Phospholipids, the most abundant membrane lipid components, are crucial in maintaining membrane structures and homeostasis for biofunctions. As a structurally diverse and tightly regulated system involved in multiple organelles, phospholipid metabolism is complicated to manipulate. Thus, repurposing phospholipids for lipid-derived chemical production remains unexplored. Herein, we develop a Saccharomyces cerevisiae platform for de novo production of oleoylethanolamide, a phospholipid derivative with promising pharmacological applications in ameliorating lipid dysfunction and neurobehavioral symptoms. Through deregulation of phospholipid metabolism, screening of biosynthetic enzymes, engineering of subcellular trafficking and process optimization, we could produce oleoylethanolamide at a titer of 8,115.7 µg l−1 and a yield on glucose of 405.8 µg g−1. Our work provides a proof-of-concept study for systemically repurposing phospholipid metabolism for conversion towards value-added biological chemicals, and this multi-faceted framework may shed light on tailoring phospholipid metabolism in other microbial hosts.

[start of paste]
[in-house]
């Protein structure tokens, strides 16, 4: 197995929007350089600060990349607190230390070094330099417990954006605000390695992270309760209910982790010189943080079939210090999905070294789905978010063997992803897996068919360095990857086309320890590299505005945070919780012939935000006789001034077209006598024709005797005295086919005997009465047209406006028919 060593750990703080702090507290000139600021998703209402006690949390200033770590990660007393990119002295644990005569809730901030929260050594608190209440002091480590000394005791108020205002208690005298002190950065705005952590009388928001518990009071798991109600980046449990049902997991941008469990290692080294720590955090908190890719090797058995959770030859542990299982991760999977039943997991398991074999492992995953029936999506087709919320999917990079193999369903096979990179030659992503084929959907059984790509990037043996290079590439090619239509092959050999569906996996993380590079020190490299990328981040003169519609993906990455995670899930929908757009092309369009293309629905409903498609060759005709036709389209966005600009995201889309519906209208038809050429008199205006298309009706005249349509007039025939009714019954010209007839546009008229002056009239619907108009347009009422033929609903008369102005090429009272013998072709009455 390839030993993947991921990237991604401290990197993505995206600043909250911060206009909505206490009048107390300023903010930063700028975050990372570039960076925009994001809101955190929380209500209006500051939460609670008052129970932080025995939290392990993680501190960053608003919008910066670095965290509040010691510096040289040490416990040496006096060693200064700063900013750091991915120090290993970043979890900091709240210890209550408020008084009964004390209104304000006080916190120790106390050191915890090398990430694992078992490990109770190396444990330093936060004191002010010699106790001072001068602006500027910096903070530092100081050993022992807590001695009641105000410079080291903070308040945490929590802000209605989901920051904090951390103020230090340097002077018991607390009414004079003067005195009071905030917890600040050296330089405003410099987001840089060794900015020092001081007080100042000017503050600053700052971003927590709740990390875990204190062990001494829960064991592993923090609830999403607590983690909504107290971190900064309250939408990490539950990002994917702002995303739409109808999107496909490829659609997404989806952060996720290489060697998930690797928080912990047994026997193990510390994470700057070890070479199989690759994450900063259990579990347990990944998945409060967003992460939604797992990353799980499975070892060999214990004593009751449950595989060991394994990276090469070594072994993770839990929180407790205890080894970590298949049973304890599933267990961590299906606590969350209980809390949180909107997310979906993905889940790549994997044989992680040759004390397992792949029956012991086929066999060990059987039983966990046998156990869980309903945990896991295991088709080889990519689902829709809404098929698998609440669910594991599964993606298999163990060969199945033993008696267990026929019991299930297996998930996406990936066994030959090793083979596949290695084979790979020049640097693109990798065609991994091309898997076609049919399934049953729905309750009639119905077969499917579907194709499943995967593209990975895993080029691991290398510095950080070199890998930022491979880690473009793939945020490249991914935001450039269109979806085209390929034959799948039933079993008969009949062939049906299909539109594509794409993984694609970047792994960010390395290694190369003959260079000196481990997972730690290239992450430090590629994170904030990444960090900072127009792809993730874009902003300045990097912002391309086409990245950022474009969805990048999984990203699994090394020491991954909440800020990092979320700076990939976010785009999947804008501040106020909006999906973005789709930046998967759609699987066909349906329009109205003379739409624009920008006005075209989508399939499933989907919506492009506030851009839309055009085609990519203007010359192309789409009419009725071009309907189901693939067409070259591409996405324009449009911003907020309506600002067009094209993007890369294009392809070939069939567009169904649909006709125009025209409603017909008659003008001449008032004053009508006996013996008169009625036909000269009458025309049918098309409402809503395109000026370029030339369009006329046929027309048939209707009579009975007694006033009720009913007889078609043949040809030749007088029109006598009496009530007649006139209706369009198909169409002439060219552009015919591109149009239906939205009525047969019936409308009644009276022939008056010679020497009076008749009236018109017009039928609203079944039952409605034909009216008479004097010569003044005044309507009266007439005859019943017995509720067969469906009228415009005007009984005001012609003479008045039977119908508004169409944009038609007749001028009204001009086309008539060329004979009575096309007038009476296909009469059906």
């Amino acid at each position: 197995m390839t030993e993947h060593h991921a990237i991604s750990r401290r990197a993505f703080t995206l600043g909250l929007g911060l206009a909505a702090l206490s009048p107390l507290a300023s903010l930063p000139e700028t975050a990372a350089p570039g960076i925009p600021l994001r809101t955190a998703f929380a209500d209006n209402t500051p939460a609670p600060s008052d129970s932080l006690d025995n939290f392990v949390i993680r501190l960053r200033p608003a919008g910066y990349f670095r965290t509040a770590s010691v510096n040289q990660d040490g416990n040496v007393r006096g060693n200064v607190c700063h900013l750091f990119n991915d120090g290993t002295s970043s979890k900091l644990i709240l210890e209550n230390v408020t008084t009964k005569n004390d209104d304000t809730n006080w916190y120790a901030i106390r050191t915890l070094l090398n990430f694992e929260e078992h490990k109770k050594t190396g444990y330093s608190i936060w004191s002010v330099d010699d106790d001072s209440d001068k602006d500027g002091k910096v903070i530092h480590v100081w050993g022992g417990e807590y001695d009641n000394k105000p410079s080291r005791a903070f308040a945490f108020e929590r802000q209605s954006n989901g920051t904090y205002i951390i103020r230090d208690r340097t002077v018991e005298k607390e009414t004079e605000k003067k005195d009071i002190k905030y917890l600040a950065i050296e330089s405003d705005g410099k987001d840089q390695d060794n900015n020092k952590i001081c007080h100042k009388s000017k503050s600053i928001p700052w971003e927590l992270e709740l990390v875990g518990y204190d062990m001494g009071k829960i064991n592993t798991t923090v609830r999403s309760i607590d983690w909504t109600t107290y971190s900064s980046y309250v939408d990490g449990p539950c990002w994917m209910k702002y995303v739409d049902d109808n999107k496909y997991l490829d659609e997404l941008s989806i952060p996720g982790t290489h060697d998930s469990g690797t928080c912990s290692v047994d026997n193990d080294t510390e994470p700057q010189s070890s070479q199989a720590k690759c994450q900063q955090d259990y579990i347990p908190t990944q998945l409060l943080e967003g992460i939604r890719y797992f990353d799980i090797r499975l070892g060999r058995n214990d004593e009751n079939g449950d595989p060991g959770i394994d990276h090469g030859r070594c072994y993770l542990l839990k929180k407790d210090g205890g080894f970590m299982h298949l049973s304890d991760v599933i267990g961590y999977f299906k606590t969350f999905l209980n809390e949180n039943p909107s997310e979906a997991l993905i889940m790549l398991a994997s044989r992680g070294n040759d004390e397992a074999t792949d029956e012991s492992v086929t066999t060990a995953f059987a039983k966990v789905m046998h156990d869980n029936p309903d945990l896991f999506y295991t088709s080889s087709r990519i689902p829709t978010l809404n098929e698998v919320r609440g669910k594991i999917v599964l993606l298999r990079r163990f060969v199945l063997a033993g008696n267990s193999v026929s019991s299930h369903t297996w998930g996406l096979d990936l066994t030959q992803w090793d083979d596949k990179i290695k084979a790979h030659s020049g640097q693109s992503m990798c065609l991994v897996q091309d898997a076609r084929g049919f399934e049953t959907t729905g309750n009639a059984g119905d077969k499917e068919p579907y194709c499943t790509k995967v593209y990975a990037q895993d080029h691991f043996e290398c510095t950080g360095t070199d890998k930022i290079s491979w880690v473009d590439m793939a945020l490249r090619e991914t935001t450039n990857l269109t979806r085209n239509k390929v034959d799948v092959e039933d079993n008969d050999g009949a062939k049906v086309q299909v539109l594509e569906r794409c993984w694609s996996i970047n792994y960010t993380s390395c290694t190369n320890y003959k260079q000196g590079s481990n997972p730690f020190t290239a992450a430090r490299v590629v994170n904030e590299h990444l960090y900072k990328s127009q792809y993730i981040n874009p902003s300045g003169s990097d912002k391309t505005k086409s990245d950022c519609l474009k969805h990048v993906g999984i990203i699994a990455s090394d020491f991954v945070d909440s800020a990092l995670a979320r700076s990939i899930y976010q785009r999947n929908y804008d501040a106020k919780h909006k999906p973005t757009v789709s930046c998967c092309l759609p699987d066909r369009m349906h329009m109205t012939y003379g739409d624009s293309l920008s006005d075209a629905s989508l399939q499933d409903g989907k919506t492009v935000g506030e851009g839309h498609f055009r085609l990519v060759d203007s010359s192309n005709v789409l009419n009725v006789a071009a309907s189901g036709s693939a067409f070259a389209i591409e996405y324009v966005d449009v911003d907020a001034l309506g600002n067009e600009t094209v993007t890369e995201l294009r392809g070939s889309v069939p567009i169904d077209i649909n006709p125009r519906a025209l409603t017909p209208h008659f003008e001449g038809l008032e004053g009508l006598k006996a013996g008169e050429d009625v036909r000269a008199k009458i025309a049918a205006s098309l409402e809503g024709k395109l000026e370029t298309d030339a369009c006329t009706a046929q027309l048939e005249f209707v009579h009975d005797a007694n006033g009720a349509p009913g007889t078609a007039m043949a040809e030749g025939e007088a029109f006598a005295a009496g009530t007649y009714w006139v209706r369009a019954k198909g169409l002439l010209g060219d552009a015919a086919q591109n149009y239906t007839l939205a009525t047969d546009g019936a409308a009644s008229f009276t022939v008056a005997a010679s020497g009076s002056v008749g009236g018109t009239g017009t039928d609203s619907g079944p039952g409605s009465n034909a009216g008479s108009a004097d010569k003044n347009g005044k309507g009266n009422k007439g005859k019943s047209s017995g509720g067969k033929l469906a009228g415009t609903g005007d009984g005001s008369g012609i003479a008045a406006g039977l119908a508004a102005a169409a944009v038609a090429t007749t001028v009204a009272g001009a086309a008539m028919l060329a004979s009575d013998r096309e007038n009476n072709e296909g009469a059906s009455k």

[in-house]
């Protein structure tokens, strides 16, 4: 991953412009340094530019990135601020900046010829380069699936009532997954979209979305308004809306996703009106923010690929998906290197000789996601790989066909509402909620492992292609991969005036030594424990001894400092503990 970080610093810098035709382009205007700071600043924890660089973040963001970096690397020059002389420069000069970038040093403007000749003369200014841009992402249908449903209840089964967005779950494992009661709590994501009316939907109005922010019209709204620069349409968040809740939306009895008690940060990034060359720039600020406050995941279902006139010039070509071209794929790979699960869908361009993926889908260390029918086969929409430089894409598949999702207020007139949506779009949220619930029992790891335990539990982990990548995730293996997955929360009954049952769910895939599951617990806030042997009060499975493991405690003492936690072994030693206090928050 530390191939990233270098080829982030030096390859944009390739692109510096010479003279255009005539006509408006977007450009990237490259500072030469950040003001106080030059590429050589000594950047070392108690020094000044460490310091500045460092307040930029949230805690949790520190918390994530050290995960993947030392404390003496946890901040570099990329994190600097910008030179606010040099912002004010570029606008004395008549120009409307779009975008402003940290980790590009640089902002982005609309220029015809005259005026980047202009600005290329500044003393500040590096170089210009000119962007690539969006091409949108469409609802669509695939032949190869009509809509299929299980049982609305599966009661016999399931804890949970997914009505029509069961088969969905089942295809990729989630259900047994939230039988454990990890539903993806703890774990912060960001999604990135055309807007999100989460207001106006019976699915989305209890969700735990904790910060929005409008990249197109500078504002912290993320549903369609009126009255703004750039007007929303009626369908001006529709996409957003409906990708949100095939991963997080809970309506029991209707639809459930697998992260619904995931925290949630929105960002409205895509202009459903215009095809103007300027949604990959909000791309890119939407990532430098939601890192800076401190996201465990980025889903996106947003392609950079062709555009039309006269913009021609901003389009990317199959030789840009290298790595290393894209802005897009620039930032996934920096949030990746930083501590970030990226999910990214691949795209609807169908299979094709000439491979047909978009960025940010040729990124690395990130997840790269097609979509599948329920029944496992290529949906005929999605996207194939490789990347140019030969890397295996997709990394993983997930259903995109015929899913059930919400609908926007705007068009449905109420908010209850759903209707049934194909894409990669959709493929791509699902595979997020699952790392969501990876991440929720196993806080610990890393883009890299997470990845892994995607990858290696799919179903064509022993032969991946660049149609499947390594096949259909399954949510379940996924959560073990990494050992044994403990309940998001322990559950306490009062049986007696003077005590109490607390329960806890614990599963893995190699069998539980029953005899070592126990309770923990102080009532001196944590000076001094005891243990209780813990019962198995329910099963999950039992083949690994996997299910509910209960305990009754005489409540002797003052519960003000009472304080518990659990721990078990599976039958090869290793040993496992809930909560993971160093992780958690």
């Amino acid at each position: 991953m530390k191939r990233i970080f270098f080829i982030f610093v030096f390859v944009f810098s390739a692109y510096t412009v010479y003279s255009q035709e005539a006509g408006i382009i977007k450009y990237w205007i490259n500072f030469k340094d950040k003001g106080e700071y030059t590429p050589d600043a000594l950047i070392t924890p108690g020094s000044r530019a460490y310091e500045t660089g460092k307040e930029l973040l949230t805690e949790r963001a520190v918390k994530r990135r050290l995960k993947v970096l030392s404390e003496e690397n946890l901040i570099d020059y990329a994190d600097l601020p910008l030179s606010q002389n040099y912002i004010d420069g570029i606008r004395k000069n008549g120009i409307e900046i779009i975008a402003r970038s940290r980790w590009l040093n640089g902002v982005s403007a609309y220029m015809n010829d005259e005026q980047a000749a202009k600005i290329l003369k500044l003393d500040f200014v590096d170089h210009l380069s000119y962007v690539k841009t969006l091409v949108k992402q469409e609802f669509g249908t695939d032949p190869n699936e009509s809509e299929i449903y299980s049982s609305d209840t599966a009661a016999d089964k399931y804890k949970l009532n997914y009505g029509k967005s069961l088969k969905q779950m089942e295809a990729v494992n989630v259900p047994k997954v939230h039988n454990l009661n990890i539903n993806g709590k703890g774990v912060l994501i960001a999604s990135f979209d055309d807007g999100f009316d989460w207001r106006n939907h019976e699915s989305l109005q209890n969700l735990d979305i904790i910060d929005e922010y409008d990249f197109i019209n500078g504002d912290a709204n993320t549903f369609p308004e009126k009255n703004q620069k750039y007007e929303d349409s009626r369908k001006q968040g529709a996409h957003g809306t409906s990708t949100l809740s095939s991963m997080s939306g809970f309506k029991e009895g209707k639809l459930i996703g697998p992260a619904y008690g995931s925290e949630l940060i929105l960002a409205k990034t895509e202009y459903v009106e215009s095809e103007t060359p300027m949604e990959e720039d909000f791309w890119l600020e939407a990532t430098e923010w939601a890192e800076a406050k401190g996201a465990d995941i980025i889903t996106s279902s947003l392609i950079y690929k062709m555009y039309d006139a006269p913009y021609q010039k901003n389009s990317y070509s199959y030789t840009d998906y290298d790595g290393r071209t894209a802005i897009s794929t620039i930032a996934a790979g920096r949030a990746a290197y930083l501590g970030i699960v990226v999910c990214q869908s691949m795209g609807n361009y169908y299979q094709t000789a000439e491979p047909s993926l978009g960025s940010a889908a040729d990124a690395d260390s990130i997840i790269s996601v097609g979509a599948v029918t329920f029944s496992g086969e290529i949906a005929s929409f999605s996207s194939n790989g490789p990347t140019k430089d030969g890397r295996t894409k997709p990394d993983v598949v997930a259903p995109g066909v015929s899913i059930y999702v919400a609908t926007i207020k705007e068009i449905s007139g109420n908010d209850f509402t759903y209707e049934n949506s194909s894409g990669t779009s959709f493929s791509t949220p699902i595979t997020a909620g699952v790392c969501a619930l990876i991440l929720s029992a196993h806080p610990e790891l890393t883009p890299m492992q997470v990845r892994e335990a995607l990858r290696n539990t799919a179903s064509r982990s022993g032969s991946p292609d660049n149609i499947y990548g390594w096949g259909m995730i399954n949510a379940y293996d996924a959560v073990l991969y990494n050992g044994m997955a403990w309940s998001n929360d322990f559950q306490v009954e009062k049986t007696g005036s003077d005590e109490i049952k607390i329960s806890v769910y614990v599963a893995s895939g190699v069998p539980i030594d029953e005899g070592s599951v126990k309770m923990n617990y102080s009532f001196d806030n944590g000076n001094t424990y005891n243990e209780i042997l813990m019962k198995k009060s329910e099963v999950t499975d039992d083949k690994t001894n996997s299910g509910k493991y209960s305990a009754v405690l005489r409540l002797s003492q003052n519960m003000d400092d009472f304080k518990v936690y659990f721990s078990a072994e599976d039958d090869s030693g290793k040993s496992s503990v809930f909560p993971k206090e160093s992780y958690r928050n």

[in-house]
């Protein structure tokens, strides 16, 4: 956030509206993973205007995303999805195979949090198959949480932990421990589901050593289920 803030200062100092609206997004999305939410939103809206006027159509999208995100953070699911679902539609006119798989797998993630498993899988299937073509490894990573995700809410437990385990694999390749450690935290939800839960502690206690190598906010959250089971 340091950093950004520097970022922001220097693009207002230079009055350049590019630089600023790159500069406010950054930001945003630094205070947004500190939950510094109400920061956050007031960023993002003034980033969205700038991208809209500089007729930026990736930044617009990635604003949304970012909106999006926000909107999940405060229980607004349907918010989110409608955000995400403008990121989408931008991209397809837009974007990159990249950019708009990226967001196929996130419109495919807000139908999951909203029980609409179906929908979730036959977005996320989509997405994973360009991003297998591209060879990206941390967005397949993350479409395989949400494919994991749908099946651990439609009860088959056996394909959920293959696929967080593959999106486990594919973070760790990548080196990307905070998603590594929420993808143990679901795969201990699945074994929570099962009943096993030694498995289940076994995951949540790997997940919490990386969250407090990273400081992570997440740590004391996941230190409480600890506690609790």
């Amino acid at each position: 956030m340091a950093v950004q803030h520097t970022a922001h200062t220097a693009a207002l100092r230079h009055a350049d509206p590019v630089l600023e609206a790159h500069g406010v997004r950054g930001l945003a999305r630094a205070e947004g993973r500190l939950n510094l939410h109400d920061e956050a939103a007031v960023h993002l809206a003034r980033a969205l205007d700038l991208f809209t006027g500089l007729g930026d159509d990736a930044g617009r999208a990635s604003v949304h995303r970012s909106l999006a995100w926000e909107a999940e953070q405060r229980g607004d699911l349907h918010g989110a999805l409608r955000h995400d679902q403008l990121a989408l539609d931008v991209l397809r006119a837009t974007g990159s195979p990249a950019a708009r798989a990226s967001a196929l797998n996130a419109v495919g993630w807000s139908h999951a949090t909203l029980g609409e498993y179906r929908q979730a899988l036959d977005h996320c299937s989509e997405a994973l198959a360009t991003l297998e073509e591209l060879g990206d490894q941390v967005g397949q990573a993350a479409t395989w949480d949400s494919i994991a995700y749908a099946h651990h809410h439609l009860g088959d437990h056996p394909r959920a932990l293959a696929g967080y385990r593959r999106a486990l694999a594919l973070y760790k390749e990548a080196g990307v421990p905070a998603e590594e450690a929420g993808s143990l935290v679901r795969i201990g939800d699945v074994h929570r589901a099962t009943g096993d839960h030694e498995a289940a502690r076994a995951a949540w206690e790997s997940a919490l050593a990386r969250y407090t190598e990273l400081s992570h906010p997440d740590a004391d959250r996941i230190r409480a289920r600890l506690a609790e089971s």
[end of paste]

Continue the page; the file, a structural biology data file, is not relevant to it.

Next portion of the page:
Liu, Y., Liu, Q., Krivoruchko, A., Khoomrung, S., & Nielsen, J. (Accepted/In press). Engineering yeast phospholipid metabolism for de novo oleoylethanolamide production. Nature Chemical Biology. https://doi.org/10.1038/s41589-019-0431-2